Joaquin Miguel Lopez

Joaquin Miguel Lopez

Cal State LA MFA graduate discovers passion for screenwriting

He will start a job with Marvel Television.



Joaquin Lopez

By Henry Fuhrmann | Cal State LA News Service


In a darkened Cal State LA theater, sitting on a folding chair in the next-to-last row, Joaquin Miguel Lopez watches intently as eight actors read from his script. The episode is conceived as the finale of a TV anthology called Los Muertos that is set both in the present and in an apocalyptic future in neighborhoods not far from campus.

The dramatic moments land with the hoped-for jolts, and the flashes of dark humor elicit knowing laughs from the audience of about three dozen. Lopez beams. Afterward, audience members shower him with praise for the script’s true-to-life Latino and Latina characters and themes during a question-and-answer session. The attention might seem a bit much for a young writer, but if his accomplishments to date are any indication, Lopez will become accustomed to it.

Lopez, 26, received a Master of Fine Arts in Television, Film and Theatre, with an option in writing, on May 20. He already has significant internships and teaching assignments under his belt, and he has a coveted job lined up at Marvel Television.

“The opportunities I’ve gotten are so that I can help others. That made more sense than doing things for myself,” Lopez says, recalling feeling gratified yet humbled by the audience’s reaction to, and deep connection with, Los Muertos at the public reading in March. “When I write, I write so that I can enjoy it. But I also write because I feel like the stories that I’m telling, they need to be told. I don’t see them enough.”

Los Muertos is the culmination of a personal and creative journey that began for Lopez in his youth in El Sereno, continued during his undergraduate days at UC Berkeley and, for the last three years, led him to the MFA program at Cal State LA and a newfound passion for screenwriting.

"Joaquin Lopez decided to get his MFA at Cal State LA, specifically, because he hoped the environment at his university would embrace the stories and the people he wanted to explore in his writing: the people he grew up with in Northeast Los Angeles—his friends, his family, people that looked like him. That were him,” says his thesis committee chair, Ligiah Villalobos, an assistant professor in the Department of Television, Film, and Media Studies.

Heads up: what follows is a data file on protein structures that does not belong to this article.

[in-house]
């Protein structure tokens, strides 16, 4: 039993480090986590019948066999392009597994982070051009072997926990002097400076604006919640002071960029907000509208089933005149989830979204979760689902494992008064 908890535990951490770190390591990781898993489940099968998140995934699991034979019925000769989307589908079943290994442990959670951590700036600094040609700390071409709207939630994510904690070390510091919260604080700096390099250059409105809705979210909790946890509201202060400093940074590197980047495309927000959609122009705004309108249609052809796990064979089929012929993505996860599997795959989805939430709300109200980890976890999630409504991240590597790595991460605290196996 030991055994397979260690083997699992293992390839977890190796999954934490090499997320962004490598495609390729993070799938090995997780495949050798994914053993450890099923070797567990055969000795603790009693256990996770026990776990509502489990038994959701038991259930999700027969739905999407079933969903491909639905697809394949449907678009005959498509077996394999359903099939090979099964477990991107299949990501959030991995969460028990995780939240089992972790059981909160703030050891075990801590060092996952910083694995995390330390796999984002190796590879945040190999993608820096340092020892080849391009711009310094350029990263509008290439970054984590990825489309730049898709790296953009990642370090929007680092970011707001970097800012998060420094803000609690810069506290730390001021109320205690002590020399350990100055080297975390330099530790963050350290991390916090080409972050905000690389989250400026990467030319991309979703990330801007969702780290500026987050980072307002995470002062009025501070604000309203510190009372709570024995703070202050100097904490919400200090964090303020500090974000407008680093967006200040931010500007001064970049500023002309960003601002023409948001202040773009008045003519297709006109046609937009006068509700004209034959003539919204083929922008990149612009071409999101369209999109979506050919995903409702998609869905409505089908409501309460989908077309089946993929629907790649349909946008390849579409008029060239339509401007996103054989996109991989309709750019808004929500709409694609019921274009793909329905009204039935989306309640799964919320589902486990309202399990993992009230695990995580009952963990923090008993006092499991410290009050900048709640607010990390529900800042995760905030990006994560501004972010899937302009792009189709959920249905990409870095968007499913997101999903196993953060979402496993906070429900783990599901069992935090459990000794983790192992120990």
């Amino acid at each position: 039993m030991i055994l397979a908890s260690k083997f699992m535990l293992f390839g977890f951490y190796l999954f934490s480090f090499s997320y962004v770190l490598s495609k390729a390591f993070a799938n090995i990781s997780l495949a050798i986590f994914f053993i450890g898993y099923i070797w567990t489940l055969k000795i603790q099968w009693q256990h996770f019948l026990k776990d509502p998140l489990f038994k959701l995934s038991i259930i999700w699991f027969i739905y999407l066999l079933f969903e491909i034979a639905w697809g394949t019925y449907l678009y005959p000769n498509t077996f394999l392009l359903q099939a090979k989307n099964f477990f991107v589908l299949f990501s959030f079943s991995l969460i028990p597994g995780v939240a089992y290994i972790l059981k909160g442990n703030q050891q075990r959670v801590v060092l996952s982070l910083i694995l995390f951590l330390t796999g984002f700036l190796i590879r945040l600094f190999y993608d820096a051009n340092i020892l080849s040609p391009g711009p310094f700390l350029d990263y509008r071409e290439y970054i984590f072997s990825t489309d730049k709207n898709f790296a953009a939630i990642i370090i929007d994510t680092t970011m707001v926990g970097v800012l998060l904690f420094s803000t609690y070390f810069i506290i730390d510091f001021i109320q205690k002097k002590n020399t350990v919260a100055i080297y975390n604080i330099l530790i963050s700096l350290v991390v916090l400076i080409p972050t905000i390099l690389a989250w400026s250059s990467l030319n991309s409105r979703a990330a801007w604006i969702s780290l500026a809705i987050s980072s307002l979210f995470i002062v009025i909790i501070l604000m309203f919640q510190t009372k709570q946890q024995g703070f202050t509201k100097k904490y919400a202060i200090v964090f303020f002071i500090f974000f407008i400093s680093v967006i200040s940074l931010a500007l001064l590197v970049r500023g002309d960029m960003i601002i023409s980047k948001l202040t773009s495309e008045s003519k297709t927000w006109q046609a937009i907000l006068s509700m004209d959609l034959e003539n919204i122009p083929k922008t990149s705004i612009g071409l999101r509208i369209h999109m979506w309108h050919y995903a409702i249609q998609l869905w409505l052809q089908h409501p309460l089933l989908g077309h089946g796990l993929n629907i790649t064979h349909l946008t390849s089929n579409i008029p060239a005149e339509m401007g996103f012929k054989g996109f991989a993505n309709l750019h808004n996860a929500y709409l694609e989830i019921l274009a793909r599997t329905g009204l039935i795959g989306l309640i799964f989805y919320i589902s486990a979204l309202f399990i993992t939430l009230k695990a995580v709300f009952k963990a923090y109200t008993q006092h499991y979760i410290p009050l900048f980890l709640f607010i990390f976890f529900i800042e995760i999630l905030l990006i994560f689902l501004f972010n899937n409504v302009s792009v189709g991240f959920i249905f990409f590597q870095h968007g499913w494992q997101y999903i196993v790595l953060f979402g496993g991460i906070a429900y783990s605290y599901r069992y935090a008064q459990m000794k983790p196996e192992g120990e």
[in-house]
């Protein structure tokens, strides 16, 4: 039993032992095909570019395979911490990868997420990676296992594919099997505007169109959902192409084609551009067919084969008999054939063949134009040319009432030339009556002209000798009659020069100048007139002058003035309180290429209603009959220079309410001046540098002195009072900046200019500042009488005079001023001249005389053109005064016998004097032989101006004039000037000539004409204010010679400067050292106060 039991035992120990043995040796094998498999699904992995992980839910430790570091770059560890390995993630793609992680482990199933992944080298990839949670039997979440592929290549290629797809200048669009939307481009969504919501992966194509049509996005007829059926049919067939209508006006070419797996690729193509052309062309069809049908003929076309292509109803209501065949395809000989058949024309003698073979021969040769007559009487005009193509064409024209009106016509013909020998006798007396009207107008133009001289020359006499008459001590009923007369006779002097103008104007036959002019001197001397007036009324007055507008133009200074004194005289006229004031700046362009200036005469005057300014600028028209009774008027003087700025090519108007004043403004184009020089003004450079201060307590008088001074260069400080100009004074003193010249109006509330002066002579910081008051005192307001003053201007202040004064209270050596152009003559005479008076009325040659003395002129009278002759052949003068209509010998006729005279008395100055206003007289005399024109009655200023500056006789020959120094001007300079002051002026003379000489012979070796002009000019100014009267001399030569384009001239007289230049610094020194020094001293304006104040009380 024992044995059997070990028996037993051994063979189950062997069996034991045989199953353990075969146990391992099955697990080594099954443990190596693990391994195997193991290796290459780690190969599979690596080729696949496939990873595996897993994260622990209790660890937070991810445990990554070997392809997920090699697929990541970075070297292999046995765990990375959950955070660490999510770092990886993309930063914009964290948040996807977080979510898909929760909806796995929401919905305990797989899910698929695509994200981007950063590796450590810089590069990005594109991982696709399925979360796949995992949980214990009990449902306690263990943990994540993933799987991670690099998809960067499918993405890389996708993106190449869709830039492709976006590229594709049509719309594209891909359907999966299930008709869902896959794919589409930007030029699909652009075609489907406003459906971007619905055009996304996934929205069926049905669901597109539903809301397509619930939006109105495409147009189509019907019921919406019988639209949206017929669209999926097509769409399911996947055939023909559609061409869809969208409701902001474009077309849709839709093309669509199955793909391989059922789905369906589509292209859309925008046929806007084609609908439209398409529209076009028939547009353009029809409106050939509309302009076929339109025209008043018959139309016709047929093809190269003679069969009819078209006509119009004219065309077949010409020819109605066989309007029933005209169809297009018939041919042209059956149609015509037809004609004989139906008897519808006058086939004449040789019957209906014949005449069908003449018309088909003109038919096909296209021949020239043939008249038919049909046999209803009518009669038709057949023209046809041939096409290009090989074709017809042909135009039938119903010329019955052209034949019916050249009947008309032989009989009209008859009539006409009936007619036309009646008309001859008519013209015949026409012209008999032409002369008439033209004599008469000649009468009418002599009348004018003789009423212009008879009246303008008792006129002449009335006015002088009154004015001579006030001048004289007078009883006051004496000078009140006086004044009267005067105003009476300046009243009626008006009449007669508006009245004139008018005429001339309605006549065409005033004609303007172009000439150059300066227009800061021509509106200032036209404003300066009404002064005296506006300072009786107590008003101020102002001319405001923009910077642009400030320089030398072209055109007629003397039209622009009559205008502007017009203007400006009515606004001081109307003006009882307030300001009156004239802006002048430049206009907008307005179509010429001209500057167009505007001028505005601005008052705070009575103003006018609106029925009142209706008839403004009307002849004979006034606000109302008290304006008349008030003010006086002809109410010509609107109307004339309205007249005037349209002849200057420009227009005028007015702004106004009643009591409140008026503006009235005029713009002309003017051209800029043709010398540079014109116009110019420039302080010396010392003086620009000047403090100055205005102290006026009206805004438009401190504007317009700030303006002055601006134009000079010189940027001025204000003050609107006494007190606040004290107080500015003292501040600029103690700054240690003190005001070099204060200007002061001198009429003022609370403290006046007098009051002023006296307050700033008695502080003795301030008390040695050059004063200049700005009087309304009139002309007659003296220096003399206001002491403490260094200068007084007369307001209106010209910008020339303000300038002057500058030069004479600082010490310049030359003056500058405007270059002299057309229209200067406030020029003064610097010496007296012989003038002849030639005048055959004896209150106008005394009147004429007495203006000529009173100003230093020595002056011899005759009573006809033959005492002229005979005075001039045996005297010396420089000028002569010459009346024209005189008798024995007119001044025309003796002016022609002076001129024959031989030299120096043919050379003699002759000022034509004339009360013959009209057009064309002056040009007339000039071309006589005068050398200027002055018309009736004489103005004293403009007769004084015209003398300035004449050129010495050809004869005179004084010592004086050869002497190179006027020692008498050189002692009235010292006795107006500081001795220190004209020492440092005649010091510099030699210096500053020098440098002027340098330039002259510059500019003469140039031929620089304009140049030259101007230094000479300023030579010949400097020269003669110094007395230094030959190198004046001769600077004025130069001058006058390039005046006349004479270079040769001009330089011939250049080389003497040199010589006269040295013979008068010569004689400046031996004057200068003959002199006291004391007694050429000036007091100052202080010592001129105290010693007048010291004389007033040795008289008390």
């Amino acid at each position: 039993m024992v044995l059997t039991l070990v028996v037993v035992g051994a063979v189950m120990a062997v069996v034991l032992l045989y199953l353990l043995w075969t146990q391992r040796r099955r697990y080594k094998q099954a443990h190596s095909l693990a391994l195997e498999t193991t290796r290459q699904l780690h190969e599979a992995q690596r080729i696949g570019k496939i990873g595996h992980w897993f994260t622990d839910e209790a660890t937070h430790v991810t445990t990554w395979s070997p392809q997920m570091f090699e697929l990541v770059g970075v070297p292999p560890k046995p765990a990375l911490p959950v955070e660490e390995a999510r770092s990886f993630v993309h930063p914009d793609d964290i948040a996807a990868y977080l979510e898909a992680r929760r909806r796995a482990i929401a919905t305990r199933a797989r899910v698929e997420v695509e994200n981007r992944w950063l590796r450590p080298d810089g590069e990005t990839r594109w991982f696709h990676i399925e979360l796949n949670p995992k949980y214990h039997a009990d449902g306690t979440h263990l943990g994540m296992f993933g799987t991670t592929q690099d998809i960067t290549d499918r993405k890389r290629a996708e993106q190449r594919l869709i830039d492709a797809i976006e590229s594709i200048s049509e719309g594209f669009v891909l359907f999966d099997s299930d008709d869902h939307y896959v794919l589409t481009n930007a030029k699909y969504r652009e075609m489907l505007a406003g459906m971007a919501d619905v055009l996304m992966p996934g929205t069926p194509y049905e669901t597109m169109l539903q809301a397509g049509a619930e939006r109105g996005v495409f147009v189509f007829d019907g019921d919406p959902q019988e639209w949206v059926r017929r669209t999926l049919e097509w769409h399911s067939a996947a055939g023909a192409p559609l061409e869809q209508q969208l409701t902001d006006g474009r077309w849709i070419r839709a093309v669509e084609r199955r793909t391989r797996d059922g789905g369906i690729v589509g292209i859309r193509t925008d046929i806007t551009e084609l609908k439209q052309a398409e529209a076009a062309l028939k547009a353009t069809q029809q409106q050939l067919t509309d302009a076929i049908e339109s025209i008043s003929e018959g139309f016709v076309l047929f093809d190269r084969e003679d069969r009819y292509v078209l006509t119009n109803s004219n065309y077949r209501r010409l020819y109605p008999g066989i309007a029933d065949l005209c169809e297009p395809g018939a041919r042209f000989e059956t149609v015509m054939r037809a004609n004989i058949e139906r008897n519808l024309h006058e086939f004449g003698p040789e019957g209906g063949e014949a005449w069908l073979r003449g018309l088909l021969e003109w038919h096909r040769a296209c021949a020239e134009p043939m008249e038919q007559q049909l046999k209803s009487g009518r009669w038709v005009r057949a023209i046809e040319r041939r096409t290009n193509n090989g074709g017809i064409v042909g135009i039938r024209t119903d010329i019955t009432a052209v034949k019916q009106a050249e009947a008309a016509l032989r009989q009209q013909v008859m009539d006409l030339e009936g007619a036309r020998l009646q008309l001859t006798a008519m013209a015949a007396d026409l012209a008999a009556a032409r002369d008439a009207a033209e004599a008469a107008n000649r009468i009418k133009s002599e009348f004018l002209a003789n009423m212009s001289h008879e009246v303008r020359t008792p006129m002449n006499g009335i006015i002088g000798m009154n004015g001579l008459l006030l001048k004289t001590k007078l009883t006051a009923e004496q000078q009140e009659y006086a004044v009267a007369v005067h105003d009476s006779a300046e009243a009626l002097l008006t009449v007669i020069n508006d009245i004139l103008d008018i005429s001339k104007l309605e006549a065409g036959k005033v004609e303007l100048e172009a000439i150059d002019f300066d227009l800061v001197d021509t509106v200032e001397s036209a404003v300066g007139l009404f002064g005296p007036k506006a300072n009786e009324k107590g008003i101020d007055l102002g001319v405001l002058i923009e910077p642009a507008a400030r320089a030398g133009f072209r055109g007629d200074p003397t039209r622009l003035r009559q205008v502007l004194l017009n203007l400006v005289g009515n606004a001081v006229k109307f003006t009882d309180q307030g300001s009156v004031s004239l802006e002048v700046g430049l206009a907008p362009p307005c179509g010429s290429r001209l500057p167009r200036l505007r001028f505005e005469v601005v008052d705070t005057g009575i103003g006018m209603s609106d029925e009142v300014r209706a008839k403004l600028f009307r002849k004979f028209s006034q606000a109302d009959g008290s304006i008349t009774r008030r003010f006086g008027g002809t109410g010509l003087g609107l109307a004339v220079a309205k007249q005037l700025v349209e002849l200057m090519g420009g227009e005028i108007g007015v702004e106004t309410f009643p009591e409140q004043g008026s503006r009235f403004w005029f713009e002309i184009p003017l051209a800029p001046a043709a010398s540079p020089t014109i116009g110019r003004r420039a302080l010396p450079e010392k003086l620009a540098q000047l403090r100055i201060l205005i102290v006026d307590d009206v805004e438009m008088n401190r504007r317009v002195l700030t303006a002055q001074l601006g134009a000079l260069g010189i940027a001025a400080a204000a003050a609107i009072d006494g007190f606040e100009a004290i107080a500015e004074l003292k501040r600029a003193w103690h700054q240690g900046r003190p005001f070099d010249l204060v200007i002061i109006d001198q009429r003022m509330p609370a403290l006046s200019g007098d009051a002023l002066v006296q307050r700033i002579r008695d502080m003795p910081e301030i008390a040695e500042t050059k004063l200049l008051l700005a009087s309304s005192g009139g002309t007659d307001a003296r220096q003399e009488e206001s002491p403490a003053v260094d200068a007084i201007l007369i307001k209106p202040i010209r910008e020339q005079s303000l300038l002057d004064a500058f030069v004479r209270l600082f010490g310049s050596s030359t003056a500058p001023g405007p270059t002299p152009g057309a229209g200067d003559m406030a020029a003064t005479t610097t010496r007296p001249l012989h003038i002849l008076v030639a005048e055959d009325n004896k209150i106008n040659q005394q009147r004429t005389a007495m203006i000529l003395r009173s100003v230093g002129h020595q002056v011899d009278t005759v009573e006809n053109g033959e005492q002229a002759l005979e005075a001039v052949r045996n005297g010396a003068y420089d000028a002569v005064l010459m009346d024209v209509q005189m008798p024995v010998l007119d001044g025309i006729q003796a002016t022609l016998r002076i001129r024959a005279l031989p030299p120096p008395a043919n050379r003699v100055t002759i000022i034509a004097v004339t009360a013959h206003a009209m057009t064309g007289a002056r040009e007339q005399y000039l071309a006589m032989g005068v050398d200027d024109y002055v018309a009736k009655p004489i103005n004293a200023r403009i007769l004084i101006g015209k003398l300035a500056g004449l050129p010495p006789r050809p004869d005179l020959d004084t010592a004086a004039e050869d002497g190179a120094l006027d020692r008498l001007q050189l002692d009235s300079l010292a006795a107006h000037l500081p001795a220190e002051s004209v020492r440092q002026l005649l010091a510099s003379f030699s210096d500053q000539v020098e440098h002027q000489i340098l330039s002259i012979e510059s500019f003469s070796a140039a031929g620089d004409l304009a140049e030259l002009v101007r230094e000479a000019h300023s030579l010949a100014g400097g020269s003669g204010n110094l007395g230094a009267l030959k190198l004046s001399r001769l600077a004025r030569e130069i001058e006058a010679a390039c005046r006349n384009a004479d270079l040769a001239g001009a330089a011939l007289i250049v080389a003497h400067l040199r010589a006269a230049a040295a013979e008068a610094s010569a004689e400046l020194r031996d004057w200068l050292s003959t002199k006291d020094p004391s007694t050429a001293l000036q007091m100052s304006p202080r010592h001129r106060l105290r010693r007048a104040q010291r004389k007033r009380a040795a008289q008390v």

Lopez is the son of educators and part of a family of artists. He recalls spinning stories in his head on long bus rides to and from junior high and high school in the San Fernando Valley. He devoured literature (Chuck Palahniuk was an early favorite) and comic books (notably entries in DC’s Batman series written by Jeph Loeb, with whom Lopez has recently interned at Marvel TV).

He went on to UC Berkeley, studying the Beats, 1960s cultural movements and American literature, a seeming world away from his L.A. roots. After earning his B.A. in English literature in 2014, he returned home to help his parents care for his younger brother.

Lopez tutored or taught in writing programs serving low-income and first-generation students, including Upward Bound at Cal State LA and 826LA in Echo Park, a program founded by writer Dave Eggers. A friend suggested to Lopez that he explore taking classes at Cal State LA. His encouraging first classroom experiences with Professors Steve Rothman and Enrique Berumen introduced him to screenwriting, and he enrolled in the MFA program in 2016. Lopez credits Professor José Cruz González with helping him develop his skills as a visual storyteller and Professor Villalobos with helping him find a niche working in short film.

“I don’t know if I would have figured out that I was going to do this,” Lopez says, citing those influential professors. “Now I can’t see myself doing anything else.”

Lopez has already won notice in the industry, including a scholarship from the Hollywood Foreign Press Association and funding from the Academy of Motion Picture Arts and Sciences to write a short film, which he set, naturally, in El Sereno. After graduation, he will begin his new job as a writer’s production assistant on Marvel’s Ghost Rider, a series that will stream on Hulu starting in 2020.

He even hopes to get back to Los Muertos one day and write the remaining episodes outlined in his MFA thesis. Villalobos, who first connected Lopez with Marvel, is thrilled about her student’s prospects.

“This is what makes me most excited about his career—that he will not only be telling incredibly rich and beautiful stories, but that those stories will be about a community and a people that are not often seen on the screen.”